Read Old Man Scanlon

Flying Lessons

Trapps vulture

22 July 2016

I spend most of my time in the air like a hover-fly—as you will gather from its name, hovering—motionless, observing, in the moment. Vicious accelerators, hover-flies do not so much fly as teleport. Although the Syrphidae aren’t classified as birds in any taxonomy that I’m aware of, I prefer to think of them as micro-hummingbirds.

I fly standing. Unlike Superman, I don’t need to fly prone to optimize against air resistance. My superpower is that gravity, wind, and time defer to me. Paradoxically, to fly I have to let go of the want or need to fly; the power can’t be forced. I have flown for as long as I can remember; I fly for trivial reasons and with mediocre competence.

Perennially the freshman, I skim through the halls of my high school swallow-like, just above the floor, willing myself around corners with aerobatic precision. I search for a boys’ room; their locations are dynamic, as if I were in Hogwarts. I need to find one that isn’t frequented by the high-school underworld, ever on the prowl for easy pickings and a safe place to smoke, and I need to find one that hasn’t been vandalized into a plumber’s nightmare, as I am barefoot.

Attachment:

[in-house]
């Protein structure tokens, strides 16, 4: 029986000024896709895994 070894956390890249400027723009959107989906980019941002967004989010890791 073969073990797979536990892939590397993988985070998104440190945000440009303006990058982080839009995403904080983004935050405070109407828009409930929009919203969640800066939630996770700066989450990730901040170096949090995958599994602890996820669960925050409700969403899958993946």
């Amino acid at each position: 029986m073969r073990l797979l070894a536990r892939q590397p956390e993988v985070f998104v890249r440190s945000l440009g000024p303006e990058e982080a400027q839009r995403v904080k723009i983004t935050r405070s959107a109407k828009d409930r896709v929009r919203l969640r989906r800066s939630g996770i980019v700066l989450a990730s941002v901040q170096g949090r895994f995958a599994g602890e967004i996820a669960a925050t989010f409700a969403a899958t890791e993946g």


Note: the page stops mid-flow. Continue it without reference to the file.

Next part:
Or I am cruising a corporate cubicle warren at a somewhat more relaxed airspeed, dodging the security department badge-checkers, acutely aware of my lack of badge, looking for my office. It wasn’t where I expected to find it, and these hallways, too, do not stay put. When I find the office, somebody I don’t know occupies it and my computer has been taken away, or worse, replaced with a Windows machine.

Outdoors I fly to escape crowds. Launching myself upward on a thermal welling from a hot asphalt parking lot, I soar like a vulture above a milling press of humanity. I feel relief tempered by a nagging impression that showing people I can fly lets a cat out of the bag that I shouldn’t. Even when I’m airborne I seem to spend most of my time trying to gain altitude to avoid power lines.

My avian masters—nectar-sippers , insectivores, carrion-searchers—fly in styles that are perfectly congruent with the ways they must earn their continued existence. They teach me by example but I can’t quite get the hang of it. I am disappointed that I can’t make more impressive use of my power.